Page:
The recovery module 312 may further include the virtual to physical (V2P) component 316 (e.g., VMWARE vCenter Converter). The V2P component 316 includes software code (e.g., processor executable instructions) that facilitates migration of the virtual machine 324 to the physical machine and/or any other computer. In order to perform the V2P migration, the V2P component 316 accesses (i.e. mounts) and converts the virtual machine image 328 that corresponds with the physical machine to be recovered according to some embodiments. For example, the V2P component 316 may convert the virtual machine image 328 into a bootable virtual disk that includes hardware boot information (e.g., a boot.ini file, a NTLDR process and/or the like), operating system boot information, device drivers, application installation files and/or the like associated with the physical machine to be recovered. In some embodiments, the V2P component 316 may transform the virtual disk 330 (e.g., a .VHD file) into the bootable virtual disk (e.g., a bootable .VHD file) for recovering the physical machine. The V2P component 316 mounts the bootable virtual disk to install the operating system, configure hardware devices and copy the computer data within the virtual disk 330 to the physical disk. In some embodiments, the physical machine runs hardware-specific files and starts an operating system from the bootable virtual disk.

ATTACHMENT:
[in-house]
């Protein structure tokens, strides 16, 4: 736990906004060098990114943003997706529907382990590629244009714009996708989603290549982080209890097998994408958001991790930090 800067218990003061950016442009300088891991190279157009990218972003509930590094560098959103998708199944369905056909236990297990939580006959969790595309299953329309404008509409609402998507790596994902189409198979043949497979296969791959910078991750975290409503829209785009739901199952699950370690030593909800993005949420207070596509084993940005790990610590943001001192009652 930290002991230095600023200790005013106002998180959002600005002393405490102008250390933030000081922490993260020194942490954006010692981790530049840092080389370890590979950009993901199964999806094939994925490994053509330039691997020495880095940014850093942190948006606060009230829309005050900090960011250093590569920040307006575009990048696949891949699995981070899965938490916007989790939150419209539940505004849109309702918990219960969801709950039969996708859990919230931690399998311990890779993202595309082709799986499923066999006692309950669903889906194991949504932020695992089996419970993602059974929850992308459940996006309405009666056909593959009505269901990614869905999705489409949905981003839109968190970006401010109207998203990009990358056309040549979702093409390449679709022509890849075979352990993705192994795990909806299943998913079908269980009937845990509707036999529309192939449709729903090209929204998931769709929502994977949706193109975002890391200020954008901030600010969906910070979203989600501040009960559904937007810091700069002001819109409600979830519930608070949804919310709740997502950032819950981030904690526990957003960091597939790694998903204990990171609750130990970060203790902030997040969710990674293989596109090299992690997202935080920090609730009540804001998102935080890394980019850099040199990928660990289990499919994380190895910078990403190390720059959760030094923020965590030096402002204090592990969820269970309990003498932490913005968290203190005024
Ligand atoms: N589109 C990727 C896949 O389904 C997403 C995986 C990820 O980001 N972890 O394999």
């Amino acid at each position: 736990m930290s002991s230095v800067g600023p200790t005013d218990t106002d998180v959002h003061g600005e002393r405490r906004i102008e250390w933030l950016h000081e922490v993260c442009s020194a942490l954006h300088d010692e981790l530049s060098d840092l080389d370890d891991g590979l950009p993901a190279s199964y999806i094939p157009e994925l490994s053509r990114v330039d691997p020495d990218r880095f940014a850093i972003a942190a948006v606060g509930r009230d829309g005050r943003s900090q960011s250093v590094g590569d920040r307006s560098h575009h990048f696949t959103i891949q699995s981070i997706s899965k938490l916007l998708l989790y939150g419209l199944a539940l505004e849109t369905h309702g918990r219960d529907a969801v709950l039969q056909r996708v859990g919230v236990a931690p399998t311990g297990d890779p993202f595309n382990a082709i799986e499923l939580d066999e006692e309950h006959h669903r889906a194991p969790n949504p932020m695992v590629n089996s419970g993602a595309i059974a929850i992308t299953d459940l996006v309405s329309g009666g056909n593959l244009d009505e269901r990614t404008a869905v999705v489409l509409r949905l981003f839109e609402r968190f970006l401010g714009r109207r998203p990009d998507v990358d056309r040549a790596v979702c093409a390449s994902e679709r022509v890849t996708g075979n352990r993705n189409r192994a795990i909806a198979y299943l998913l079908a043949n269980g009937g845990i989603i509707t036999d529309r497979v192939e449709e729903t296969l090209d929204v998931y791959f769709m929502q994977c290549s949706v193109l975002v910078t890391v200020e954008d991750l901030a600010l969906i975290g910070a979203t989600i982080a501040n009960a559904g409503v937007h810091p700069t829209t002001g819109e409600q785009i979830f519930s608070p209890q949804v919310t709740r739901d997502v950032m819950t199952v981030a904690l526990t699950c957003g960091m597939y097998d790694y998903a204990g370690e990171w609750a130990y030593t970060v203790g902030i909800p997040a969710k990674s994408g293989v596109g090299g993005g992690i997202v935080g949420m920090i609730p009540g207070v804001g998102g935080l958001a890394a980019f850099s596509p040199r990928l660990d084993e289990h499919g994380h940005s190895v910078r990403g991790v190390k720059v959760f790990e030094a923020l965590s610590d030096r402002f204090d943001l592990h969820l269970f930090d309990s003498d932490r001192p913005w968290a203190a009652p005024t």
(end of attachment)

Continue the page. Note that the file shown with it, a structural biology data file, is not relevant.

The consolidation module 318 includes software code (e.g., processor executable instructions) that may be executed to enable synchronization of the physical machine (e.g., the computer 102 of FIG. 1) with the virtual machine 324 while the virtual machine 324 is operational. In some embodiments, the consolidation module 318 analyzes the changed data information 322, which may be communicated by the physical machine that utilizes the physical disk for storing computer data. In some embodiments, the consolidation module 318 utilizes the changed data information 322 to maintain, on the virtual disk 330, a current state of the computer data within the physical disk. In some embodiments, the consolidation module 318 cooperates with the replay module 320 to replicate computer data modifications between the physical disk and the virtual disk 330.